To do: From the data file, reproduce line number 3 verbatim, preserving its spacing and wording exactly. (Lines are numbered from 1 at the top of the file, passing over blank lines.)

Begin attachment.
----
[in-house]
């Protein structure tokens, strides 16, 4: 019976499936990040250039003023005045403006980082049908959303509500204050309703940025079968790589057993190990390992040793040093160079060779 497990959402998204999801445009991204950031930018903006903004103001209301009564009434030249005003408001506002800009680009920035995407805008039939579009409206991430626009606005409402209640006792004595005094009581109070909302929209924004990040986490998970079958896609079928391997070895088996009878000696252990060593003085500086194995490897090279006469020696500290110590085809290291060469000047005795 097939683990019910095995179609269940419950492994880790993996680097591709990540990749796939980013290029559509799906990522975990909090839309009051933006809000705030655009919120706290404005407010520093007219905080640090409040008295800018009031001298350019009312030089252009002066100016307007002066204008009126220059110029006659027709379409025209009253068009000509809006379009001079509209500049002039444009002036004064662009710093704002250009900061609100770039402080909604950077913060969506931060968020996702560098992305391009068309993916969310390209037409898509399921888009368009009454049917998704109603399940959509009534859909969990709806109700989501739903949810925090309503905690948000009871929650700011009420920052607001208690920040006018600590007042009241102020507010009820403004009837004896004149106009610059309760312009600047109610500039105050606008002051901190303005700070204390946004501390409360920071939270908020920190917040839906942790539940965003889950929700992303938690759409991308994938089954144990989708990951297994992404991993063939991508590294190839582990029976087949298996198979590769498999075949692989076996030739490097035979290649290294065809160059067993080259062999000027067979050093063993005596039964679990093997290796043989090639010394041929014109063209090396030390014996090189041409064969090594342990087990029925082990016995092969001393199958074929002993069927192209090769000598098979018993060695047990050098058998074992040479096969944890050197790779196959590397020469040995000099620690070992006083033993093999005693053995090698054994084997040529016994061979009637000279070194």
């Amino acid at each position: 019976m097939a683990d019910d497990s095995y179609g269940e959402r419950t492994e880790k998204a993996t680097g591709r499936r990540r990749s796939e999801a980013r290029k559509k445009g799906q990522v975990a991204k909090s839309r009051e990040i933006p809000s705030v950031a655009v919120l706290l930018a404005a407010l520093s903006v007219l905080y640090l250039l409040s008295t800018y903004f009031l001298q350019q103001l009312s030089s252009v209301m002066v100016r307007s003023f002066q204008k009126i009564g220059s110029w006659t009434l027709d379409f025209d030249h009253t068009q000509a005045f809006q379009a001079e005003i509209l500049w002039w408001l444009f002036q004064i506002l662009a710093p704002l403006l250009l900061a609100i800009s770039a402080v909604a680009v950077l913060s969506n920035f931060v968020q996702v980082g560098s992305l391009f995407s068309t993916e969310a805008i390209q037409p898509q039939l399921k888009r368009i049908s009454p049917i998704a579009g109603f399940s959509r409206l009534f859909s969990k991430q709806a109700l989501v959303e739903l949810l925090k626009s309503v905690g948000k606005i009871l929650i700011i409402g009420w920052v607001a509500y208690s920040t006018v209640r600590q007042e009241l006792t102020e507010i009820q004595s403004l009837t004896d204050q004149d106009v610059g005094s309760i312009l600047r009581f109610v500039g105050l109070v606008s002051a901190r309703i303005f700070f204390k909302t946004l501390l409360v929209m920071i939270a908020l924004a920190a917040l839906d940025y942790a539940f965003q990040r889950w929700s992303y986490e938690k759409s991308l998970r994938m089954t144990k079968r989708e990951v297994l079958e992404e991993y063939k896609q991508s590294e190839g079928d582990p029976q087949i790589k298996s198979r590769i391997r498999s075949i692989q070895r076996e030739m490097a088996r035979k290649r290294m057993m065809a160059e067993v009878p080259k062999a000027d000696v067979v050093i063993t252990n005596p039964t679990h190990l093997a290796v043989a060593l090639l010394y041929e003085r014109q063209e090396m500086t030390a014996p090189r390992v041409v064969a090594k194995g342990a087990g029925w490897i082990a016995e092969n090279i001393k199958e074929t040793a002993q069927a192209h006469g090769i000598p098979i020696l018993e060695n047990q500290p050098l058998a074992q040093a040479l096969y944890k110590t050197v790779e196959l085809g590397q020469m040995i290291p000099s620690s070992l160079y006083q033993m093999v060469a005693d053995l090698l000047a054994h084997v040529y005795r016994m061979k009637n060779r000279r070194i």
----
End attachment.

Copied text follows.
């Amino acid at each position: 019976m097939a683990d019910d497990s095995y179609g269940e959402r419950t492994e880790k998204a993996t680097g591709r499936r990540r990749s796939e999801a980013r290029k559509k445009g799906q990522v975990a991204k909090s839309r009051e990040i933006p809000s705030v950031a655009v919120l706290l930018a404005a407010l520093s903006v007219l905080y640090l250039l409040s008295t800018y903004f009031l001298q350019q103001l009312s030089s252009v209301m002066v100016r307007s003023f002066q204008k009126i009564g220059s110029w006659t009434l027709d379409f025209d030249h009253t068009q000509a005045f809006q379009a001079e005003i509209l500049w002039w408001l444009f002036q004064i506002l662009a710093p704002l403006l250009l900061a609100i800009s770039a402080v909604a680009v950077l913060s969506n920035f931060v968020q996702v980082g560098s992305l391009f995407s068309t993916e969310a805008i390209q037409p898509q039939l399921k888009r368009i049908s009454p049917i998704a579009g109603f399940s959509r409206l009534f859909s969990k991430q709806a109700l989501v959303e739903l949810l925090k626009s309503v905690g948000k606005i009871l929650i700011i409402g009420w920052v607001a509500y208690s920040t006018v209640r600590q007042e009241l006792t102020e507010i009820q004595s403004l009837t004896d204050q004149d106009v610059g005094s309760i312009l600047r009581f109610v500039g105050l109070v606008s002051a901190r309703i303005f700070f204390k909302t946004l501390l409360v929209m920071i939270a908020l924004a920190a917040l839906d940025y942790a539940f965003q990040r889950w929700s992303y986490e938690k759409s991308l998970r994938m089954t144990k079968r989708e990951v297994l079958e992404e991993y063939k896609q991508s590294e190839g079928d582990p029976q087949i790589k298996s198979r590769i391997r498999s075949i692989q070895r076996e030739m490097a088996r035979k290649r290294m057993m065809a160059e067993v009878p080259k062999a000027d000696v067979v050093i063993t252990n005596p039964t679990h190990l093997a290796v043989a060593l090639l010394y041929e003085r014109q063209e090396m500086t030390a014996p090189r390992v041409v064969a090594k194995g342990a087990g029925w490897i082990a016995e092969n090279i001393k199958e074929t040793a002993q069927a192209h006469g090769i000598p098979i020696l018993e060695n047990q500290p050098l058998a074992q040093a040479l096969y944890k110590t050197v790779e196959l085809g590397q020469m040995i290291p000099s620690s070992l160079y006083q033993m093999v060469a005693d053995l090698l000047a054994h084997v040529y005795r016994m061979k009637n060779r000279r070194i």